Waiting for Pennies from Heaven: Fundraising Resources for Community-Based Organizations in the Developing World

Big money is on the table. $2.5 billion here. $40 billion there.

This week it’s SoCap. Last week it was the U.S. Global Leadership Coalition. And how can we forget the hulabaloo of the Millenium Development Goals Summit and the Clinton Global Initiative of the week before?

As the development experts engage in these feel-good exercises, demonstrating little to no awareness or concern for the inequity at the root of poverty, and otherwise generally endeavor to “solve” poverty from their own worldview, my thoughts can’t help but drift…

As those gathered at these high profile events discuss mega-infusions of funding in the developing world, many (even most?) small, local organizations in the developing world must wonder, “Is a trickle of that money ever going to reach us?”

The web of local civil society organizations and grassroots initiatives around the world is still largely undocumented and unrecognized. WiserEarth.org has registered over 110,000 local organizations and movements working on a wide variety of issues in 243 countries. They estimate that there may well be over 1,000,000 such local groups operating across the globe.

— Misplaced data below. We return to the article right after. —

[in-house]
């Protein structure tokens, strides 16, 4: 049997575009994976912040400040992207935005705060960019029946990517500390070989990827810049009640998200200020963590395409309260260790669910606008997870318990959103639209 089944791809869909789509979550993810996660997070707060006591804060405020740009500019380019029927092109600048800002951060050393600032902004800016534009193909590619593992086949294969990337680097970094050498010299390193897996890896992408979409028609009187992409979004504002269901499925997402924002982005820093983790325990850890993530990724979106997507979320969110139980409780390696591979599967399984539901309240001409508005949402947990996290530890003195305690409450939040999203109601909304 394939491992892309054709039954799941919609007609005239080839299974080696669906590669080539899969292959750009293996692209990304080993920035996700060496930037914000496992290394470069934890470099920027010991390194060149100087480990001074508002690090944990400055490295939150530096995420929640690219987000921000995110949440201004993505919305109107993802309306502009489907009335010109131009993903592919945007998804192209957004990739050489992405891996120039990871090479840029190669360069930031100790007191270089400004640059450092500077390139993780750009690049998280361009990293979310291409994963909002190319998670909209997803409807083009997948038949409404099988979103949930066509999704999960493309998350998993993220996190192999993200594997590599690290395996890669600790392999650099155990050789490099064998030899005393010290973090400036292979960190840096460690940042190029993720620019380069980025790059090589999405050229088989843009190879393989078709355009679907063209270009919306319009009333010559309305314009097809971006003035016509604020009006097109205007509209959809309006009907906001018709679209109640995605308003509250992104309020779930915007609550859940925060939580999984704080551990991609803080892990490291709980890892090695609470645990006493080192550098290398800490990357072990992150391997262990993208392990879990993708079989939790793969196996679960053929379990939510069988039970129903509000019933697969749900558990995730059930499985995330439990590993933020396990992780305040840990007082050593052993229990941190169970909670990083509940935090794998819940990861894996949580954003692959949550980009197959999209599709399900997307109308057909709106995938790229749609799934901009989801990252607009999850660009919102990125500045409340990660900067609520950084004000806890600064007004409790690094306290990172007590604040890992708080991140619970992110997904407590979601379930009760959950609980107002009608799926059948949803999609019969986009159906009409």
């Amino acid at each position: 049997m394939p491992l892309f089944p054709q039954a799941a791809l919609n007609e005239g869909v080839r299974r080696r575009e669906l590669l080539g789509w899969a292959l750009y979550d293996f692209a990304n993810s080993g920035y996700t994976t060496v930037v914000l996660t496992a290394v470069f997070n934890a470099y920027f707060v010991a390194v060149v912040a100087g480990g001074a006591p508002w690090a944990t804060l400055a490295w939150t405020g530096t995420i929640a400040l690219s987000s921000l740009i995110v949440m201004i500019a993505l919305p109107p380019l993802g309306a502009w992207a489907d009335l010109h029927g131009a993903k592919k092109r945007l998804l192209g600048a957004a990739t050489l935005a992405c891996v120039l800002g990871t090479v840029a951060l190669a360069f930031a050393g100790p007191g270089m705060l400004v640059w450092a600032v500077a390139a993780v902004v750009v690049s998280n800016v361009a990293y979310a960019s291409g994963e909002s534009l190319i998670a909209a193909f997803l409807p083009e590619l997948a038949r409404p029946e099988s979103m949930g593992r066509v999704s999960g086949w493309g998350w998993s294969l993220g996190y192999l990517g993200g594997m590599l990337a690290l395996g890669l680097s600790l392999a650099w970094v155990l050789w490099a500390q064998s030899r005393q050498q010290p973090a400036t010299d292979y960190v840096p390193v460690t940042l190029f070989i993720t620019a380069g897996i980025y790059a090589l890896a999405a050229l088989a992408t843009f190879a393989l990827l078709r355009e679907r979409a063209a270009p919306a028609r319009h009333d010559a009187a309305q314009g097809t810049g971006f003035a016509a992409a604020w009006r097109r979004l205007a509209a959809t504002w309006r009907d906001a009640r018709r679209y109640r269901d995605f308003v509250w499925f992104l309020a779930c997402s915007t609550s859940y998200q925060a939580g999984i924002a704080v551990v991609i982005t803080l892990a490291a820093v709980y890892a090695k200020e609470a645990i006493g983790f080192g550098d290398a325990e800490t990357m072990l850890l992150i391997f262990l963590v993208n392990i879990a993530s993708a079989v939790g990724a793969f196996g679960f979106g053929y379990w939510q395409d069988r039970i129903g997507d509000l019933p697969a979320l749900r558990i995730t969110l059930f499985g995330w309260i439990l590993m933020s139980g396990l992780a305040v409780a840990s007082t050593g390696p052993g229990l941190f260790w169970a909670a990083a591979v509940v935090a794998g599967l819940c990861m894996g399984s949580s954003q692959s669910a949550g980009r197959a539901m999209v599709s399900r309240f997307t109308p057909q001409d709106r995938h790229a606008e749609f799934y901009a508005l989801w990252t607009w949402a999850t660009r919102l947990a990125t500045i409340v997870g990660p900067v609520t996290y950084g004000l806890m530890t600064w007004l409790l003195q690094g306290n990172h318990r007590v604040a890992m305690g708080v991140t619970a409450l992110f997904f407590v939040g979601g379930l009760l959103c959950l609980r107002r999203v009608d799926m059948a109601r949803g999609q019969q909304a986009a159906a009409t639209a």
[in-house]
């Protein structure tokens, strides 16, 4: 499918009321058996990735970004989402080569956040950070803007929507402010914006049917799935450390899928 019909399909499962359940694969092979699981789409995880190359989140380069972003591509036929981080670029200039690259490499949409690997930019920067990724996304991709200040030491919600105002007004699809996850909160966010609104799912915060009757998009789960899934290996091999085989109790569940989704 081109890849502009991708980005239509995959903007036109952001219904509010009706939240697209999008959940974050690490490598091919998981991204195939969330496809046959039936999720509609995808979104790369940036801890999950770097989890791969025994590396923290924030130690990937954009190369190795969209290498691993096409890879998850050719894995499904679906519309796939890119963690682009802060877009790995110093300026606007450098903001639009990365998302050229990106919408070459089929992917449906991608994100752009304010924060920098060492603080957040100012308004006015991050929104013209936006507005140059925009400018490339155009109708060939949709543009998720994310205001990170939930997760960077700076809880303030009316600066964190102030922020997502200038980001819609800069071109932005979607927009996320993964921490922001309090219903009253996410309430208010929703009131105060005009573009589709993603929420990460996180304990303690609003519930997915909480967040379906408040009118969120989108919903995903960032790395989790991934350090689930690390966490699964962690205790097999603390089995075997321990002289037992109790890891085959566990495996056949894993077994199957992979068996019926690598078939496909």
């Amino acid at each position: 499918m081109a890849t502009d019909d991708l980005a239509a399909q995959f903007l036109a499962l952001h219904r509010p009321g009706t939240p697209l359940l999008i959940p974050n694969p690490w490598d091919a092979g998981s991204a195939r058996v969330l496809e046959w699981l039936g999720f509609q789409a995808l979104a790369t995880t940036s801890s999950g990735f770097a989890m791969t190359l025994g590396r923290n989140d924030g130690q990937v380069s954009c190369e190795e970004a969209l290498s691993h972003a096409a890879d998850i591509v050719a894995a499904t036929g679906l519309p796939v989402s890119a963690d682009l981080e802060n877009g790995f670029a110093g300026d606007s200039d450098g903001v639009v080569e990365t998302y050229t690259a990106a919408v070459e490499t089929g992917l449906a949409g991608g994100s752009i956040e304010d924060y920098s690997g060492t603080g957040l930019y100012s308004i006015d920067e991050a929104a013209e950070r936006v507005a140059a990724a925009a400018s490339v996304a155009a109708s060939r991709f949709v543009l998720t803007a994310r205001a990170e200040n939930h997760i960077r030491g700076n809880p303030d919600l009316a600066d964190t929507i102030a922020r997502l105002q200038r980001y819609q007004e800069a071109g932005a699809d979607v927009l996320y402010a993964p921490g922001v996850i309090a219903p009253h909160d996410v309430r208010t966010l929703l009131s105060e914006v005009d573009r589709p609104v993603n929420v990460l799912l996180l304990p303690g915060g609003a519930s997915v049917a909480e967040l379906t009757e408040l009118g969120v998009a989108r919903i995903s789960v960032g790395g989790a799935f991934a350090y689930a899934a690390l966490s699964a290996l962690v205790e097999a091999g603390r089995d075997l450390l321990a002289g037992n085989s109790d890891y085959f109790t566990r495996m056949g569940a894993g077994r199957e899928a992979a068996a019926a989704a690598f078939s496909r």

A Save the Children UK report entitled “Bottlenecks and Dripfeeds” discusses the issues that stop the smooth flow of funds to support these indigenous, community-level initiatives, specifically with regards to HIV and AIDS. These are:

• Providing resources to communities is not taken seriously at global and national levels.
• Current funding mechanisms do not allow for resource ‘flows’ that reach community-based organizations.
• Donors and governments are not held accountable for spending to support community initiatives.

We all know there is a large discrepancy between the resources that are mobilized or acquired by donors, governments and international organizations for global development, and what percentage of the money actually reaches communities and families. Unfortunately, until the aid delivery system changes to meet their needs, local groups will be competing for scarce resources.

I share this list of resources on my blog to hopefully help in that constant struggle of resource mobilization. Please share these with the local grassroots leaders you know who, despite a lack of recognition and resources, continue to serve their communities with undying vision, commitment, and resourcefulness.

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